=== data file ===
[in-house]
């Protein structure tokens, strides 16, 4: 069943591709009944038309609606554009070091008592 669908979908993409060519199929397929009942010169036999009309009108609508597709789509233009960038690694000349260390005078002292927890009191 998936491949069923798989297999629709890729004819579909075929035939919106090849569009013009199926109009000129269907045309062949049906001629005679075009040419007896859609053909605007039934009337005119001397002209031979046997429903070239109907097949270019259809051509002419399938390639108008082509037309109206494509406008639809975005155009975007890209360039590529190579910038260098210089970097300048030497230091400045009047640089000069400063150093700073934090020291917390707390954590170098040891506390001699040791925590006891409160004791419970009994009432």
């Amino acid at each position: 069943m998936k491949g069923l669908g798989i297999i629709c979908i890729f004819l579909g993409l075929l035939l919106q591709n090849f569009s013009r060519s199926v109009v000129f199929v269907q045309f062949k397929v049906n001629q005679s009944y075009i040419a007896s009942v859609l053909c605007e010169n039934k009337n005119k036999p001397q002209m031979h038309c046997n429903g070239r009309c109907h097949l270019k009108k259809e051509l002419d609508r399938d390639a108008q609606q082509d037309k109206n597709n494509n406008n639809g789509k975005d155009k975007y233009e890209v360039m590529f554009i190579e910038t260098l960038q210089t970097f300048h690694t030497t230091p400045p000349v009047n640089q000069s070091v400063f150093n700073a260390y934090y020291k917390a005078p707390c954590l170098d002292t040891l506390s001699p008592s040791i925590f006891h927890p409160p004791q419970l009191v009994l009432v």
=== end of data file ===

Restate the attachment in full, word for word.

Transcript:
[in-house]
């Protein structure tokens, strides 16, 4: 069943591709009944038309609606554009070091008592 669908979908993409060519199929397929009942010169036999009309009108609508597709789509233009960038690694000349260390005078002292927890009191 998936491949069923798989297999629709890729004819579909075929035939919106090849569009013009199926109009000129269907045309062949049906001629005679075009040419007896859609053909605007039934009337005119001397002209031979046997429903070239109907097949270019259809051509002419399938390639108008082509037309109206494509406008639809975005155009975007890209360039590529190579910038260098210089970097300048030497230091400045009047640089000069400063150093700073934090020291917390707390954590170098040891506390001699040791925590006891409160004791419970009994009432």
């Amino acid at each position: 069943m998936k491949g069923l669908g798989i297999i629709c979908i890729f004819l579909g993409l075929l035939l919106q591709n090849f569009s013009r060519s199926v109009v000129f199929v269907q045309f062949k397929v049906n001629q005679s009944y075009i040419a007896s009942v859609l053909c605007e010169n039934k009337n005119k036999p001397q002209m031979h038309c046997n429903g070239r009309c109907h097949l270019k009108k259809e051509l002419d609508r399938d390639a108008q609606q082509d037309k109206n597709n494509n406008n639809g789509k975005d155009k975007y233009e890209v360039m590529f554009i190579e910038t260098l960038q210089t970097f300048h690694t030497t230091p400045p000349v009047n640089q000069s070091v400063f150093n700073a260390y934090y020291k917390a005078p707390c954590l170098d002292t040891l506390s001699p008592s040791i925590f006891h927890p409160p004791q419970l009191v009994l009432v």